Your question seems a bit scattered, but I'll try my best to answer thoroughly.
You want to read
perldoc pervar. The relevant section says:
$| If set to nonzero, forces a flush right away and after every write or print on the currently selected output channel. Default is 0
(regardless of whether the channel is really buffered by the system or not; $| tells you only whether you've asked Perl explicitly to
flush after each write). STDOUT will typically be line buffered if output is to the terminal and block buffered otherwise. Setting this
variable is useful primarily when you are outputting to a pipe or socket, such as when you are running a Perl program under rsh and want
to see the output as it's happening. This has no effect on input buffering. See "getc" in perlfunc for that. See "select" in perldoc
on how to select the output channel. See also IO::Handle. (Mnemonic: when you want your pipes to be piping hot.)
So yes, the comment is incorrect. Setting
$| = 1 does indeed disable buffering, not turn it on.
As for performance, the reason output buffering is enabled by default is because this improves performance--even in 2011--and probably until the end of time, unless quantum I/O somehow changes the way we understand I/O entirely.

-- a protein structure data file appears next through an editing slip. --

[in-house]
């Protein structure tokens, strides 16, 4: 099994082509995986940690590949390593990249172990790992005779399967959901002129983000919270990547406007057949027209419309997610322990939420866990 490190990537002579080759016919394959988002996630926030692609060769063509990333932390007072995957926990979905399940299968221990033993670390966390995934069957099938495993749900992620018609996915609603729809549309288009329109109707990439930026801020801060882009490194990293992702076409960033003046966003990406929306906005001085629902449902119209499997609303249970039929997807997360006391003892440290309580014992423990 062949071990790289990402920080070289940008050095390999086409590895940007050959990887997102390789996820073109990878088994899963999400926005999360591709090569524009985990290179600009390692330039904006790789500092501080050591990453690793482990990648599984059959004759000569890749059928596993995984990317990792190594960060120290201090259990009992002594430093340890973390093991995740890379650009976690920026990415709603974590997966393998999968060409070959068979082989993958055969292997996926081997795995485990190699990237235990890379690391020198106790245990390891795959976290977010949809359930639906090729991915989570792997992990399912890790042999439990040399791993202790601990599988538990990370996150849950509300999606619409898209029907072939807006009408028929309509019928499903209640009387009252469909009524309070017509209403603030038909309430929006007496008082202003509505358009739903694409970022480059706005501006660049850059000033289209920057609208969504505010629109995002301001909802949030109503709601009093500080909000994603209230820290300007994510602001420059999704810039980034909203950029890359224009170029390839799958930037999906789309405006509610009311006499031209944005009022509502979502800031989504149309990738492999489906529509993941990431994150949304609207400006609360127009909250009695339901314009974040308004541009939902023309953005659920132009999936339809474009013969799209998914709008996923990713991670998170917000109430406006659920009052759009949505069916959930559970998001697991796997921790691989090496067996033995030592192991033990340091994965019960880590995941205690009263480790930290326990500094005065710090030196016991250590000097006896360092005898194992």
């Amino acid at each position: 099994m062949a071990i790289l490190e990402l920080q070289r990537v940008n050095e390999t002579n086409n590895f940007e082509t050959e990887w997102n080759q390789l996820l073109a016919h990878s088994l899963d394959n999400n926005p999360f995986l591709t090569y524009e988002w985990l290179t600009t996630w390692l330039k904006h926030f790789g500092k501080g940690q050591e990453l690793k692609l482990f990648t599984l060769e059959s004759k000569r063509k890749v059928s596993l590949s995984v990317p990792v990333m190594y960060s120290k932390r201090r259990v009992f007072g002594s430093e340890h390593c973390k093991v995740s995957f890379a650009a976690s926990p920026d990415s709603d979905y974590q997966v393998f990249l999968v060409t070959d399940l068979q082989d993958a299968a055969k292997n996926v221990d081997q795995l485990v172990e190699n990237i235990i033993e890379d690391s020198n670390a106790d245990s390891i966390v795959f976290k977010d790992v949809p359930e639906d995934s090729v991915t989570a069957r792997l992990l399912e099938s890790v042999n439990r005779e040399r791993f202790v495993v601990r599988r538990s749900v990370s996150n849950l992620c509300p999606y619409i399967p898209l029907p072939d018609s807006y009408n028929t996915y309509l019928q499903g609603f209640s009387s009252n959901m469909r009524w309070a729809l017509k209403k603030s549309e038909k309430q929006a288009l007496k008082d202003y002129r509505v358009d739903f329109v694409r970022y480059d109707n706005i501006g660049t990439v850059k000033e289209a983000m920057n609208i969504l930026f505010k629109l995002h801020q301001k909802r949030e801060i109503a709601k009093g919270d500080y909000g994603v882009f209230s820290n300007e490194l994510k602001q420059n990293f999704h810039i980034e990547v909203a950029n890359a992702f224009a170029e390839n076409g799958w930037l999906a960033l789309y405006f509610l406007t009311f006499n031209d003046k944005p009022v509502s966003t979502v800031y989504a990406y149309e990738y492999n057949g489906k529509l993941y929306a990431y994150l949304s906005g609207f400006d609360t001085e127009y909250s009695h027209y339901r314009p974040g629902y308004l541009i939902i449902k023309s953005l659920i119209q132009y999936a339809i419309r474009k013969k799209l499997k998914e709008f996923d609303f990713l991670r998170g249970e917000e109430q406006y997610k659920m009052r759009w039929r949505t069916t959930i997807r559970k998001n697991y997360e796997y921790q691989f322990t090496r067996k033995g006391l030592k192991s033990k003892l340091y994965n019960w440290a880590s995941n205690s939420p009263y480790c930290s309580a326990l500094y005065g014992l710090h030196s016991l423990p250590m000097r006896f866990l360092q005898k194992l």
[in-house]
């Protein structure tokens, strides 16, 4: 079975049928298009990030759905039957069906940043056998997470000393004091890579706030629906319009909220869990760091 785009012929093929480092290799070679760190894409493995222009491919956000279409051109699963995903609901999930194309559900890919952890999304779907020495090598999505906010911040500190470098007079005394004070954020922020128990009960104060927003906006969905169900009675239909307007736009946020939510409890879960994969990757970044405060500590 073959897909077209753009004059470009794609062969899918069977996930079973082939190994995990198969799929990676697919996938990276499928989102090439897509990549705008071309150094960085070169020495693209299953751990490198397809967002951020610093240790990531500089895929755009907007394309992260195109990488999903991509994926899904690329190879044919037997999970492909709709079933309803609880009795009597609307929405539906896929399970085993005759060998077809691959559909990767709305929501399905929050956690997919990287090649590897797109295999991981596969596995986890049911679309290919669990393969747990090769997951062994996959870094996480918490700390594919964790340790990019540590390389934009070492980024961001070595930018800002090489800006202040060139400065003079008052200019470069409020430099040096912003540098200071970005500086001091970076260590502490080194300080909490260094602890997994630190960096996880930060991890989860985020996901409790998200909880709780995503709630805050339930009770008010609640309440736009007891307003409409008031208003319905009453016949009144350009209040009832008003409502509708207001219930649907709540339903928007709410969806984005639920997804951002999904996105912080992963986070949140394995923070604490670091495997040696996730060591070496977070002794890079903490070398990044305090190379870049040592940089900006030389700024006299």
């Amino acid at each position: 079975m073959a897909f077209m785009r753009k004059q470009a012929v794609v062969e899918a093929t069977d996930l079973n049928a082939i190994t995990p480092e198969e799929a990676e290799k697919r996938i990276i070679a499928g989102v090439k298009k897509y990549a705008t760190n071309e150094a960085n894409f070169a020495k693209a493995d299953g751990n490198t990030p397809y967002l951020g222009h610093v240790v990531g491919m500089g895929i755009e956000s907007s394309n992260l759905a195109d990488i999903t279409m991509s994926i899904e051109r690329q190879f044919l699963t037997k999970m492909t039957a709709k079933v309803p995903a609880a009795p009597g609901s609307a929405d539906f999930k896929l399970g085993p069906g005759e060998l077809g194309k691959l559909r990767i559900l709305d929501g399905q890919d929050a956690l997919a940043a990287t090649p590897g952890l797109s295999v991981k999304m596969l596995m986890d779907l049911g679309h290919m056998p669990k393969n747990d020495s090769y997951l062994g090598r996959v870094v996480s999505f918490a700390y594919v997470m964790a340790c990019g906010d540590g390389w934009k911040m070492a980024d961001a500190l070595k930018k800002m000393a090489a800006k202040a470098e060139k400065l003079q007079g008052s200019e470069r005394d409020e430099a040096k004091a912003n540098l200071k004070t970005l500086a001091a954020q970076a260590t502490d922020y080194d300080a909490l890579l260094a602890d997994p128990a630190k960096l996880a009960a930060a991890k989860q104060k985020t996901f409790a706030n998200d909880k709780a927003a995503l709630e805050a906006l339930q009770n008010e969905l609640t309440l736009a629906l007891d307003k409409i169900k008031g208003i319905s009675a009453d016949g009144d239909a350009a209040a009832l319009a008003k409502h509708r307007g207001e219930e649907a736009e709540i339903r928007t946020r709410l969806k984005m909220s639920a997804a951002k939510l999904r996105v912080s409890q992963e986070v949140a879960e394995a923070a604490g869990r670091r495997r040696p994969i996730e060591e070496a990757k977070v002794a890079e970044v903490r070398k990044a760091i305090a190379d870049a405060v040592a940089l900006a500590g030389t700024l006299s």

The reasons to disable output buffering are not to improve performance, but to change some other behavior at the expense of performance.
Since I have no idea what your code does, I cannot speculate as to its reason for wanting to disable output buffering.
Some (but by no means all) possible reasons to disable output buffering:
- You're writing to a socket or pipe, and the other end expects an immediate response.
- You're writing status updates to the console, and want the user to see them immediately, not at the end of a line. This is especially common when you output a period after each of many operations, etc.
- For a CGI script, you may want the browser to display some of the HTML output before processing has finished.